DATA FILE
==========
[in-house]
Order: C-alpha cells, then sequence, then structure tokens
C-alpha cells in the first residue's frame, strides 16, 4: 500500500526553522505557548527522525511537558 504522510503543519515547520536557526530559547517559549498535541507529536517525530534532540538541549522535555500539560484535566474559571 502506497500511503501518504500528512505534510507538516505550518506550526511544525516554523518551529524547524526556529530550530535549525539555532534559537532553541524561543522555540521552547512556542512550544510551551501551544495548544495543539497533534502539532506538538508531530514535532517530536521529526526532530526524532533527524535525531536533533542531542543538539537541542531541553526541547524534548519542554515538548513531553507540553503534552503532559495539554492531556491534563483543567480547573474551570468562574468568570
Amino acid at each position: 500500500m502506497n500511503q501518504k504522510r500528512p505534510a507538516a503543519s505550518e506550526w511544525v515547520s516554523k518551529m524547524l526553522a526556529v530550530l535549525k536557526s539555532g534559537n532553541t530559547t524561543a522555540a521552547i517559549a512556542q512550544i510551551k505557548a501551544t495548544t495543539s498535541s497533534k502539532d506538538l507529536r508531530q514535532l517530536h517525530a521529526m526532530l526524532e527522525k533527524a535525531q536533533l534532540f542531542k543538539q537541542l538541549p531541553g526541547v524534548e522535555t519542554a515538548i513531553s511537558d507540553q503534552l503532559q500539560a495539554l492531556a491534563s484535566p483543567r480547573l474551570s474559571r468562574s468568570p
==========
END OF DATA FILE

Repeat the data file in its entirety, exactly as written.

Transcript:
[in-house]
Order: C-alpha cells, then sequence, then structure tokens
C-alpha cells in the first residue's frame, strides 16, 4: 500500500526553522505557548527522525511537558 504522510503543519515547520536557526530559547517559549498535541507529536517525530534532540538541549522535555500539560484535566474559571 502506497500511503501518504500528512505534510507538516505550518506550526511544525516554523518551529524547524526556529530550530535549525539555532534559537532553541524561543522555540521552547512556542512550544510551551501551544495548544495543539497533534502539532506538538508531530514535532517530536521529526526532530526524532533527524535525531536533533542531542543538539537541542531541553526541547524534548519542554515538548513531553507540553503534552503532559495539554492531556491534563483543567480547573474551570468562574468568570
Amino acid at each position: 500500500m502506497n500511503q501518504k504522510r500528512p505534510a507538516a503543519s505550518e506550526w511544525v515547520s516554523k518551529m524547524l526553522a526556529v530550530l535549525k536557526s539555532g534559537n532553541t530559547t524561543a522555540a521552547i517559549a512556542q512550544i510551551k505557548a501551544t495548544t495543539s498535541s497533534k502539532d506538538l507529536r508531530q514535532l517530536h517525530a521529526m526532530l526524532e527522525k533527524a535525531q536533533l534532540f542531542k543538539q537541542l538541549p531541553g526541547v524534548e522535555t519542554a515538548i513531553s511537558d507540553q503534552l503532559q500539560a495539554l492531556a491534563s484535566p483543567r480547573l474551570s474559571r468562574s468568570p